The essential ingredient of the transistor is use of samarium nickelate (SmNiO3), which is a correlated electron system with an insulator–metal transition temperature at 130 degrees C in bulk form.
In biological synapses calcium ions and receptor sites effect a change in the synapse response. The more the synapse is fired the stronger the response becomes and this is an essential part of the way neurological systems learn. Harvard's artificial version achieves the same plasticity with oxygen ions. When a voltage is applied, these ions slip in and out of the crystal lattice of an 80nm thick film of samarium nickelate, which acts as the synapse channel between platinum "axon" and "dendrite" terminals. The varying concentration of ions in the nickelate raises or lowers its conductance and, just as in a natural synapse, the strength of the connection depends on the time delay in the electrical signal.
Structurally, the device consists of the nickelate semiconductor sandwiched between two platinum electrodes and adjacent to a small pocket of ionic liquid. An external circuit converts the time delay into a voltage applied to the ionic liquid that either drives ions into the nickelate or removes them. The device is embedded in a silicon chip.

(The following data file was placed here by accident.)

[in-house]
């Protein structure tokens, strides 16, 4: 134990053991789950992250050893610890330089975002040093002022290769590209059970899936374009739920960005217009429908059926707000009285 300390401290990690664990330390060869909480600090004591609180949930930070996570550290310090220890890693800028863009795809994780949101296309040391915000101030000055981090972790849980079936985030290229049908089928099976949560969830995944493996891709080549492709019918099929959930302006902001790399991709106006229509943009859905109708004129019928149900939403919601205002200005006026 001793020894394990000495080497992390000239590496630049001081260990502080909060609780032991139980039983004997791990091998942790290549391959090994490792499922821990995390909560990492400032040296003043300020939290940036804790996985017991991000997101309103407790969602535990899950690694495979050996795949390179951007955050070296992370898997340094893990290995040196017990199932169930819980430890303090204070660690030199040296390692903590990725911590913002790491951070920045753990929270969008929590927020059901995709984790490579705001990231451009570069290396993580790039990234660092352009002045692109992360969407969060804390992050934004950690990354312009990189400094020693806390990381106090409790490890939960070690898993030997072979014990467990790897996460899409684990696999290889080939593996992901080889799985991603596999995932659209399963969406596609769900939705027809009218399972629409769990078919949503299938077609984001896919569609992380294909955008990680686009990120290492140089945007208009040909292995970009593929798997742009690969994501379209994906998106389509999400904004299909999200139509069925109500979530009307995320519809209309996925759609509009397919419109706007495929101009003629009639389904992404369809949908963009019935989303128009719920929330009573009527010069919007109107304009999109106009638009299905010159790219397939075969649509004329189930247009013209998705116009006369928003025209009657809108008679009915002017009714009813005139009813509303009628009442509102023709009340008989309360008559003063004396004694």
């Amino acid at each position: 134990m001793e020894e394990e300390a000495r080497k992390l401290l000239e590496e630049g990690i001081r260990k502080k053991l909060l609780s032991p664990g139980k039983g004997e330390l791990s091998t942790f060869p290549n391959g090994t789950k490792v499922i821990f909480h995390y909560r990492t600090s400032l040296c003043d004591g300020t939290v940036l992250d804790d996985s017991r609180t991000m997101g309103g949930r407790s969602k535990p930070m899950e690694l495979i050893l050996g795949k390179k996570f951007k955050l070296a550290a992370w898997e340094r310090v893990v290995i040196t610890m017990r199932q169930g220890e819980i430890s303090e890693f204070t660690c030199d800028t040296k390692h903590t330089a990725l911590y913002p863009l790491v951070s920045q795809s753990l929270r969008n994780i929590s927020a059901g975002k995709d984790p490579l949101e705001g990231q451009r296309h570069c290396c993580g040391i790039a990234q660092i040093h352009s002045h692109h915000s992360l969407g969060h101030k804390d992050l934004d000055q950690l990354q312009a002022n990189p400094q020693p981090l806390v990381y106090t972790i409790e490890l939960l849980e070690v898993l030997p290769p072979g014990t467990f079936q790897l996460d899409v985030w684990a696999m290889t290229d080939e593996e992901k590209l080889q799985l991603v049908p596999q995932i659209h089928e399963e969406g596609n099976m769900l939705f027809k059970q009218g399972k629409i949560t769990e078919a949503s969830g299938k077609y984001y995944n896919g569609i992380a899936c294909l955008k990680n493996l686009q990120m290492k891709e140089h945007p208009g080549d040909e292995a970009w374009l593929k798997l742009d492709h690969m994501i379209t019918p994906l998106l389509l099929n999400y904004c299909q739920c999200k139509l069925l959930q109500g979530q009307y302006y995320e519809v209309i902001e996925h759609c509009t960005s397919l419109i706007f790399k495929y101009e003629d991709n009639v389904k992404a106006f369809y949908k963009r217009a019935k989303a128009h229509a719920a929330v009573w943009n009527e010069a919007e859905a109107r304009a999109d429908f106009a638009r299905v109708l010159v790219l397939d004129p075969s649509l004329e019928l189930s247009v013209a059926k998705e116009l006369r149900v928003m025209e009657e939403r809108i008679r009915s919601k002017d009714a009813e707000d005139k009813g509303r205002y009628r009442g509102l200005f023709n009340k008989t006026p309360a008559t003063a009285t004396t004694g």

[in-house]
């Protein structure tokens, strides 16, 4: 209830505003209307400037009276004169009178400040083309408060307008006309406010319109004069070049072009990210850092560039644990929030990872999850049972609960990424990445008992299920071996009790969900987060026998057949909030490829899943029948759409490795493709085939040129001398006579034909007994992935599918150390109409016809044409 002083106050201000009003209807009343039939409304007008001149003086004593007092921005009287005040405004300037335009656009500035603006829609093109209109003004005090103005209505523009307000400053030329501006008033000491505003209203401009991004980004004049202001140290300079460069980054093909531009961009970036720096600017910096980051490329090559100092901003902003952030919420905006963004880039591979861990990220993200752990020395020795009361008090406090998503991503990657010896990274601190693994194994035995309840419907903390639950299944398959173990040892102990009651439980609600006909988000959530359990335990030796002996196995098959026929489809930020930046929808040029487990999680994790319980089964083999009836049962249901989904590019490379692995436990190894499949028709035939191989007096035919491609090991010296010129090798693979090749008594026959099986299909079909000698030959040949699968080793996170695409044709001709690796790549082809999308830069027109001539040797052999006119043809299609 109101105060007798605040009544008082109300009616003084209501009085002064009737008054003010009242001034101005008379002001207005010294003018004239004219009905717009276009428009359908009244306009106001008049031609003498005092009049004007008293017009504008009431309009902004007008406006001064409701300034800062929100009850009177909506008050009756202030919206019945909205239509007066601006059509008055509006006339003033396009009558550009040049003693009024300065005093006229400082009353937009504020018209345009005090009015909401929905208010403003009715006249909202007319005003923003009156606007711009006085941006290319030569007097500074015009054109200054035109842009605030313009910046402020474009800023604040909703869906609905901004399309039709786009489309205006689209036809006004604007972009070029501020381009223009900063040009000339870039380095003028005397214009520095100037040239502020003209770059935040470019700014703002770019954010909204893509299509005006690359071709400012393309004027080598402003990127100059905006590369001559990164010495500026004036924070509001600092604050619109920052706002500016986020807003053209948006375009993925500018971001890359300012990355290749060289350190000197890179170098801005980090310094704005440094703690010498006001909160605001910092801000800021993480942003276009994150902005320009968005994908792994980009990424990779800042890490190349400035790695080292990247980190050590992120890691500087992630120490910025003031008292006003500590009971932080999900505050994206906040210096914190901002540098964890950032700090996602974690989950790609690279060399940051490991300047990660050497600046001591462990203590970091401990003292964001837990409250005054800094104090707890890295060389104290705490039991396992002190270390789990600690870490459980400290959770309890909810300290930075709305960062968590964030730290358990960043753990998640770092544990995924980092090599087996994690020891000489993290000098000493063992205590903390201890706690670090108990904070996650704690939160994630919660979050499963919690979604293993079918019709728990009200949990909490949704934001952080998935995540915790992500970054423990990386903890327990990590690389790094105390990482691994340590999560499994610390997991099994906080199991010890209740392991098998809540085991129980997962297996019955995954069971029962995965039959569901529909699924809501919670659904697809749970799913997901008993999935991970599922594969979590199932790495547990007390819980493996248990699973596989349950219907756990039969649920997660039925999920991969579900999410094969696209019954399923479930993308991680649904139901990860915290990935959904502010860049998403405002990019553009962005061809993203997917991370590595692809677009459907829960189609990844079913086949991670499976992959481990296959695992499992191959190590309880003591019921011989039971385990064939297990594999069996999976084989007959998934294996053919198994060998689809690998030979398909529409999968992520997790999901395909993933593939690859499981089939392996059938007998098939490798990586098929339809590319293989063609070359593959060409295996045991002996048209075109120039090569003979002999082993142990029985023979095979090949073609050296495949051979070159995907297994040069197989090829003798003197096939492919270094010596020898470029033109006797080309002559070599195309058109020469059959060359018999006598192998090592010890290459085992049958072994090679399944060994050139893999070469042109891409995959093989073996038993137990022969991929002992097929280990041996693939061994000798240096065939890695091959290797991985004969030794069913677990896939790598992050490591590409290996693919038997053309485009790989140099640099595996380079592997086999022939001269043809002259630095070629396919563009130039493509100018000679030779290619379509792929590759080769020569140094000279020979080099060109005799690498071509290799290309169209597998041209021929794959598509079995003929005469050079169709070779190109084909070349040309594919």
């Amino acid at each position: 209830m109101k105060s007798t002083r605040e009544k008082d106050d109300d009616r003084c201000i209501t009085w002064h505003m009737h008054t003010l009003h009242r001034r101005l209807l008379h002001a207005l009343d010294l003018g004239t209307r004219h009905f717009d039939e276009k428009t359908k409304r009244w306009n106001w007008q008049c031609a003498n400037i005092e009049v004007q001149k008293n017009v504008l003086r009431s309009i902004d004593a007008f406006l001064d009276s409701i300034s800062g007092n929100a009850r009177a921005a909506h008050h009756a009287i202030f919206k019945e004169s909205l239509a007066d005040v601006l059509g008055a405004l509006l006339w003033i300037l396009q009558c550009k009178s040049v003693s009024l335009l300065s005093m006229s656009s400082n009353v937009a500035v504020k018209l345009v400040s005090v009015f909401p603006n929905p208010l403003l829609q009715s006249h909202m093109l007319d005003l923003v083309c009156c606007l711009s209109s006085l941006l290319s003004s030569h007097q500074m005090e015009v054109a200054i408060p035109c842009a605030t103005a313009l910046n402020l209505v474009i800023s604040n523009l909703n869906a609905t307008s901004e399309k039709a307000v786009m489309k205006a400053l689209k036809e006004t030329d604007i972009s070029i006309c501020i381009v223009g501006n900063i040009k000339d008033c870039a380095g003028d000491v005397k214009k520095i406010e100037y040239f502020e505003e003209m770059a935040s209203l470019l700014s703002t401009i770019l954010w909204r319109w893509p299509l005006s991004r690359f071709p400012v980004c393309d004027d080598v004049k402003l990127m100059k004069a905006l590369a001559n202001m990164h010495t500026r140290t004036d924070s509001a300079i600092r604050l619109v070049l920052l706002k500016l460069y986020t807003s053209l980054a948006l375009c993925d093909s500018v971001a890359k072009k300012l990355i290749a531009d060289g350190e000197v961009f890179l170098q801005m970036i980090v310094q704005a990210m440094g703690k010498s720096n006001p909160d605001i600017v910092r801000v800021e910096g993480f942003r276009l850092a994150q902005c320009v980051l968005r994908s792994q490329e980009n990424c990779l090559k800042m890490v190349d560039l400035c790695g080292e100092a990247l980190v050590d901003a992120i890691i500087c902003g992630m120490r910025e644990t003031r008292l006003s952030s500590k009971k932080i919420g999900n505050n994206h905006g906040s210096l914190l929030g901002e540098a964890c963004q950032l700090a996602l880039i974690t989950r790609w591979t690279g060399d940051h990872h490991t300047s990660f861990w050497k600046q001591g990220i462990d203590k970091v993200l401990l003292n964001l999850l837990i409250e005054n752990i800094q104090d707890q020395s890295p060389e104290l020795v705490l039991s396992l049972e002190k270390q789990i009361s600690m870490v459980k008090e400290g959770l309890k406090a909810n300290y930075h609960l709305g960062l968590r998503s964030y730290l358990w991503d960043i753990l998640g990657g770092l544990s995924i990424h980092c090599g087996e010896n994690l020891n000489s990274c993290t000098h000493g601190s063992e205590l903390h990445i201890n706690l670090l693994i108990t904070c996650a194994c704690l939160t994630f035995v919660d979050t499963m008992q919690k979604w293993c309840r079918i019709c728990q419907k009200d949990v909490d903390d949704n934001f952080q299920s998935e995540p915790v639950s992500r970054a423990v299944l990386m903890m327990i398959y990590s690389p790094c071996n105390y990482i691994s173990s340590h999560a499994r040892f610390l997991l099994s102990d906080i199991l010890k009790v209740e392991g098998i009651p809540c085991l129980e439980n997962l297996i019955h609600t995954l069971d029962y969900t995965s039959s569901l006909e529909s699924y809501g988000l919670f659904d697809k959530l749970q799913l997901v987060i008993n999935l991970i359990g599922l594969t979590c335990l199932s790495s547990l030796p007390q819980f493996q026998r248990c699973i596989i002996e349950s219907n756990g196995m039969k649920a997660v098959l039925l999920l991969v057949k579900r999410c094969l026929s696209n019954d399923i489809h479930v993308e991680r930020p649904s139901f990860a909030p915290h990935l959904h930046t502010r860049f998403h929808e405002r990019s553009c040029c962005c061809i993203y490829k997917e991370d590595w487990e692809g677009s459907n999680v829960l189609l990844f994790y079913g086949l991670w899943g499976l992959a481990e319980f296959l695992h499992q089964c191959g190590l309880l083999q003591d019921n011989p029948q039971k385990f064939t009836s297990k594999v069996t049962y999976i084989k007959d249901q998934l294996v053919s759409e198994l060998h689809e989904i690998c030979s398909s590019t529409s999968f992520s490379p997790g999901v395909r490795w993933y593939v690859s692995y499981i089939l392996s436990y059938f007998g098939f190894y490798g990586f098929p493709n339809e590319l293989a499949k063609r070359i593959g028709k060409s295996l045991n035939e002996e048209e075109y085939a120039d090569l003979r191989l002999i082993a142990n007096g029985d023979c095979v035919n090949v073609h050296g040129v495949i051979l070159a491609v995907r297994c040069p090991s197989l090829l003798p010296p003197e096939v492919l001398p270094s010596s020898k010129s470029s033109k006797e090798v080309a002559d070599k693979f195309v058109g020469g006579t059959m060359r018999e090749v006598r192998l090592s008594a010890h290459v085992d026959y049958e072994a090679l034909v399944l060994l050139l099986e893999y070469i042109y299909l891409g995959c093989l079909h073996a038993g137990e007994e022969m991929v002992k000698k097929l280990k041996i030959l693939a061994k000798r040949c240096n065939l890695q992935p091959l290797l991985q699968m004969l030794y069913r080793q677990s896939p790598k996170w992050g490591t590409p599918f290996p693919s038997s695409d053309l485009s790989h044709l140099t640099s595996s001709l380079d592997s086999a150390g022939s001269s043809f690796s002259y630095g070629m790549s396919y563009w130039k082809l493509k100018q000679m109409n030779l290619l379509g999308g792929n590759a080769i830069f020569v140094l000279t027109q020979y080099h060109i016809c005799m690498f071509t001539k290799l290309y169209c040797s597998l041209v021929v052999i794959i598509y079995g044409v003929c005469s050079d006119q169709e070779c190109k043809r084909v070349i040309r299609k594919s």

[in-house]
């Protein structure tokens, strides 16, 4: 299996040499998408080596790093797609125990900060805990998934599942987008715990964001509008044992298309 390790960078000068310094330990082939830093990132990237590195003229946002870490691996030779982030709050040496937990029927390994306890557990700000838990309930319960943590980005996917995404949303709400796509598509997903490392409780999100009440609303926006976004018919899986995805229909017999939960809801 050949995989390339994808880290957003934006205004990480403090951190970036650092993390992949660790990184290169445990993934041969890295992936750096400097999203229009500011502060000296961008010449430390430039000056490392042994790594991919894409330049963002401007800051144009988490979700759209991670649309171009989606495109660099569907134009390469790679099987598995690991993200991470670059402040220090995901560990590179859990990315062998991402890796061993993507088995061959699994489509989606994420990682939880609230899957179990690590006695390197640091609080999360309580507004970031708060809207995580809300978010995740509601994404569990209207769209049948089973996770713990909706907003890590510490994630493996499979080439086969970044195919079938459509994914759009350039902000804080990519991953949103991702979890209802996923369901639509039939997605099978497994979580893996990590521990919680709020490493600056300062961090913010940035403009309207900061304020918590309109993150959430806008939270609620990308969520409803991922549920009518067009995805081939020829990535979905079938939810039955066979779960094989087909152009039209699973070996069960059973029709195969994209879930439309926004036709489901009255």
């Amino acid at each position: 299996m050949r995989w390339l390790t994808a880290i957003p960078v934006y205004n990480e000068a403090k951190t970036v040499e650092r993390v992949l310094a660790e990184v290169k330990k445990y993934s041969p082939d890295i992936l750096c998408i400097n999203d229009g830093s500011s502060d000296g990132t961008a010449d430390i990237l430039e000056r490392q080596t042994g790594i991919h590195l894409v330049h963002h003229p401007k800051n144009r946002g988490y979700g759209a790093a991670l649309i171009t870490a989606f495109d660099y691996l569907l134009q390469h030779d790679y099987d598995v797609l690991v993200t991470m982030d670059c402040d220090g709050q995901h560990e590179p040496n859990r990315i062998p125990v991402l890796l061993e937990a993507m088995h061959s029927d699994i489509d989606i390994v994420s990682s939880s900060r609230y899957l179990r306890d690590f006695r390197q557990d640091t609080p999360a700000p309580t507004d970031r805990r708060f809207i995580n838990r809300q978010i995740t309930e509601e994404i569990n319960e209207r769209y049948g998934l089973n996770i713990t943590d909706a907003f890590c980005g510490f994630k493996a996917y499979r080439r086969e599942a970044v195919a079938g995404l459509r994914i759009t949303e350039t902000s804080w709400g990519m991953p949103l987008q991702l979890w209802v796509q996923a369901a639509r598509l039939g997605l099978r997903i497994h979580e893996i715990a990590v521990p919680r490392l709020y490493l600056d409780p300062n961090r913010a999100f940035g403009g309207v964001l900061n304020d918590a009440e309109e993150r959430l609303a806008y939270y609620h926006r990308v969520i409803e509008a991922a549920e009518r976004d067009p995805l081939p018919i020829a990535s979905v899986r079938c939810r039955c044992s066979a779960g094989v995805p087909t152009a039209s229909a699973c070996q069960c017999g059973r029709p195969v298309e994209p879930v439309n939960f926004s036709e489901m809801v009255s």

One of the advantages of the synapse-like transistor is that it can be operated in analog mode, just as biological synapses do. While it may be possible to simulate synapse operation using digital signal processing in a conventional CMOS process it consumes a lot of power. The human mind with approaching 100 billion neurons runs on about 20 watts of energy.
The synaptic transistor also offers the advantage of non-volatile memory, which means it remembers its state when power is removed, which is another key to saving power.
"There's extraordinary interest in building energy-efficient electronics these days," said principal investigator Shriram Ramanathan, associate professor of materials science at Harvard SEAS. "Historically, people have been focused on speed, but